The price of the front-month contract on Brent (ICE) dipped even below 101 USD per barrel (USD/bbl) level yesterday in intraday trading and is set to post the largest weekly loss in last five weeks. Not only poor economic growth in Europe (after the data release in the middle of the month, the price dropped to two-week lows) but also the absence of typical seasonal increase in consumption of light products in this part of a year has had adverse effects on the price of North Sea oil so far this year. While demand has recovered since approximately mid-April, refining margins (in spite of their increase in recentdays) are not very high and thus have curbed any greater improvement of demand. Stocks of petrol on both sides of the Atlantic remain fairly high, even having climbed to the second highest level in the last 10 years on the U.S. East Coast, which is also a destination of a portion of production from European refineries.
Neither the return of some of the European refining capacity to the market after its production interruptions, nor June’s anticipated decline in North Sea oil production to nine-month lows, due to the scheduled maintenance of certain oilfields, is having any great impact on the market now.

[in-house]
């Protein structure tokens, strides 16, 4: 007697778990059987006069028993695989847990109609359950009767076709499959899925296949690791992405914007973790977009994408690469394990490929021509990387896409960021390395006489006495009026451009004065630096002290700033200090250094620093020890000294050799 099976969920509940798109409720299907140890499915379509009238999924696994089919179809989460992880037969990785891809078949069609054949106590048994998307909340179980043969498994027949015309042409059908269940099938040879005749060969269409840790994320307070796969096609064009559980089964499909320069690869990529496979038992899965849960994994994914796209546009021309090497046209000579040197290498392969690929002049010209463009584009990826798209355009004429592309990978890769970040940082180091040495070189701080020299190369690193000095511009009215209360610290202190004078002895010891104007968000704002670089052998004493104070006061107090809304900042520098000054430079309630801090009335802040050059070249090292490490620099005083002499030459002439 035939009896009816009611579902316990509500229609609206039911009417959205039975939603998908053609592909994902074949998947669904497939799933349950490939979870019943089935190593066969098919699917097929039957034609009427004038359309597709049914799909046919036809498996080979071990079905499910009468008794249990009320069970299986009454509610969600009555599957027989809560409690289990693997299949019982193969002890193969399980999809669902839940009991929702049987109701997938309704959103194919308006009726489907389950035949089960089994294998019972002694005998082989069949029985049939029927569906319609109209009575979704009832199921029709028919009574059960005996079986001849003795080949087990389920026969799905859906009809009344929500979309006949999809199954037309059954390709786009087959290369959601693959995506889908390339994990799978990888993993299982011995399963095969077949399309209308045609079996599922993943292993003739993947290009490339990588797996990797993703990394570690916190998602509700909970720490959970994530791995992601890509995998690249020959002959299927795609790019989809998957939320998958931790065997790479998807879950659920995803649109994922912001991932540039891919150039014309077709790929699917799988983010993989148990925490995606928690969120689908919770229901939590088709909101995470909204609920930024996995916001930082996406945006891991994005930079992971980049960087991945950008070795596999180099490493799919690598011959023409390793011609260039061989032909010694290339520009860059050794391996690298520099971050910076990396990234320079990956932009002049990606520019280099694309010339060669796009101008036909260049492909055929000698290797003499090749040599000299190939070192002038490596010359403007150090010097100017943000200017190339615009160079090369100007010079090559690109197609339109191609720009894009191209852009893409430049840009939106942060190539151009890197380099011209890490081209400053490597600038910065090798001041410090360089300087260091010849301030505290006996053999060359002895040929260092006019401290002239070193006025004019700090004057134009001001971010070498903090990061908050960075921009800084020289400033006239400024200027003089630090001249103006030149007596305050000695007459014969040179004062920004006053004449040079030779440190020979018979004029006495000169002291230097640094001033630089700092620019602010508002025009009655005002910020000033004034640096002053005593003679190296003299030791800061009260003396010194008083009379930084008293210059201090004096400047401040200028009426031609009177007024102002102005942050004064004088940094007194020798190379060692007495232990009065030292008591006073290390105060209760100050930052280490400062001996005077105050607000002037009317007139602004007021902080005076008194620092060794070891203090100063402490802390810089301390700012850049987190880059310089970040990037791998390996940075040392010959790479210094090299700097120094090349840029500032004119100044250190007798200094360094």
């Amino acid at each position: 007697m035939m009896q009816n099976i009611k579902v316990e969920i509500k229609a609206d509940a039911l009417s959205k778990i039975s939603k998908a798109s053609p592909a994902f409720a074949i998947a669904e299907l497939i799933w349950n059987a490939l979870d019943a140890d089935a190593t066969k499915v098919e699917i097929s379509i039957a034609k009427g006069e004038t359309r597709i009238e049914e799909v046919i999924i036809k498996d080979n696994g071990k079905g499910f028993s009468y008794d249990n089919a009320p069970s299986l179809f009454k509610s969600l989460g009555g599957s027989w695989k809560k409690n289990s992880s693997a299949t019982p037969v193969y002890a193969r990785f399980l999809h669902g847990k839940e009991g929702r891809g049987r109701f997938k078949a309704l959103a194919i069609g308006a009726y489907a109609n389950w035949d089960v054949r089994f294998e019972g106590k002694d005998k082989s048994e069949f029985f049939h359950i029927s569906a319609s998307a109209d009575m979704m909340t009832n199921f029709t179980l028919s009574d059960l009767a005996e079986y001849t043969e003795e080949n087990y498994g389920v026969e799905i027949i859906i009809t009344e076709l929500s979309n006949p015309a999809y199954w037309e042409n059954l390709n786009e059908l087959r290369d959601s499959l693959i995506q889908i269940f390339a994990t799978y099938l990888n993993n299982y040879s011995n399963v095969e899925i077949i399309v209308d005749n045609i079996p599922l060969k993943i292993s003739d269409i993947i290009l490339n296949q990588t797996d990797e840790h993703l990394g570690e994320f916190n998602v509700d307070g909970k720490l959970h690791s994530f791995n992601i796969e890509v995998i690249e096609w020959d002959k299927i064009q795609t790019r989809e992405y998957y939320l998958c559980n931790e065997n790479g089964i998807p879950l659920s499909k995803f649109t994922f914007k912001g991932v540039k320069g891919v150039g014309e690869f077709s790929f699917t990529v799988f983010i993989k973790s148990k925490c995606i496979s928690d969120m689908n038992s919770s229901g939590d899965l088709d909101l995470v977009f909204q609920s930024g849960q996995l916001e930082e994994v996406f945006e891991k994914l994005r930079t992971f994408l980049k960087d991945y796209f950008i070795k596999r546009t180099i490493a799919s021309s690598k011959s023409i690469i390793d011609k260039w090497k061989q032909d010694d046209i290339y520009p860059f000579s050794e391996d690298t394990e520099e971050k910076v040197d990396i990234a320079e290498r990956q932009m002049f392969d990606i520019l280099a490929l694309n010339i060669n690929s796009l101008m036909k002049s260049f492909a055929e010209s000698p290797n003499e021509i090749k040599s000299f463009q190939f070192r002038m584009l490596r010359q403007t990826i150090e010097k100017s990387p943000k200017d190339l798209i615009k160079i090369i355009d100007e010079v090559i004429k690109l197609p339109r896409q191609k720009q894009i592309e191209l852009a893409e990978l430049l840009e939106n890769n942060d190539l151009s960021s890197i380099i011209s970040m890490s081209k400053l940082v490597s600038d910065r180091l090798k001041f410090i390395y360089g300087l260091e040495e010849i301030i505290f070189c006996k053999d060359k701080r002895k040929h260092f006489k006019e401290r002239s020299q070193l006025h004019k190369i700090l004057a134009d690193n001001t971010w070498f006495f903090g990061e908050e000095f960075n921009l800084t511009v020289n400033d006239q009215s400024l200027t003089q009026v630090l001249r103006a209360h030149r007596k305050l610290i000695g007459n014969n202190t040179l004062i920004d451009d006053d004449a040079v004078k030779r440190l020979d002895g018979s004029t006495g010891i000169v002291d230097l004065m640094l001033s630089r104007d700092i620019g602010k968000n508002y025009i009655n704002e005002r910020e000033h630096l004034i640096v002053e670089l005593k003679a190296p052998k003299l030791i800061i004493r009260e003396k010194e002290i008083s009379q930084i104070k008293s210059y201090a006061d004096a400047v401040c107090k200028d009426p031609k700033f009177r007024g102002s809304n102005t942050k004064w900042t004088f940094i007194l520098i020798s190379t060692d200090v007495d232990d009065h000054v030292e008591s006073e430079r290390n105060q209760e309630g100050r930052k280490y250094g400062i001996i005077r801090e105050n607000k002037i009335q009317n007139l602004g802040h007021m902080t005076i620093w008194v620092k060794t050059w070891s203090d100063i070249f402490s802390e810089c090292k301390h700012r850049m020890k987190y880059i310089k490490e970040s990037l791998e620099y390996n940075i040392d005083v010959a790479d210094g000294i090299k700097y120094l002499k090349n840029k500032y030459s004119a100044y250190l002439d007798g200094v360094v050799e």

As could have been expected after weak China’s May PMI, the base metals prices fell across the board on Thursday. The three-month copper (LME) led losses and its price fell by 2.34% while aluminium lost 1.75%.
Over the past two weeks, the price of copper showed no significant trend and more or less hovered around US$7,300/t, although it even hit two-week lows during the commented period (US$7,100/t). The price dropped to that level after the new Chinese Prime Minister, Li Keqiang, suggested that the Government was likely not planning any strong boost to the economy to curb its growth deceleration this year. By contrast, in recent days, the price of copper gained some support from the mining problems in the major Indonesian Grasberg mine, which overshadowed the lowest imports of the metal to China in the last 22 months.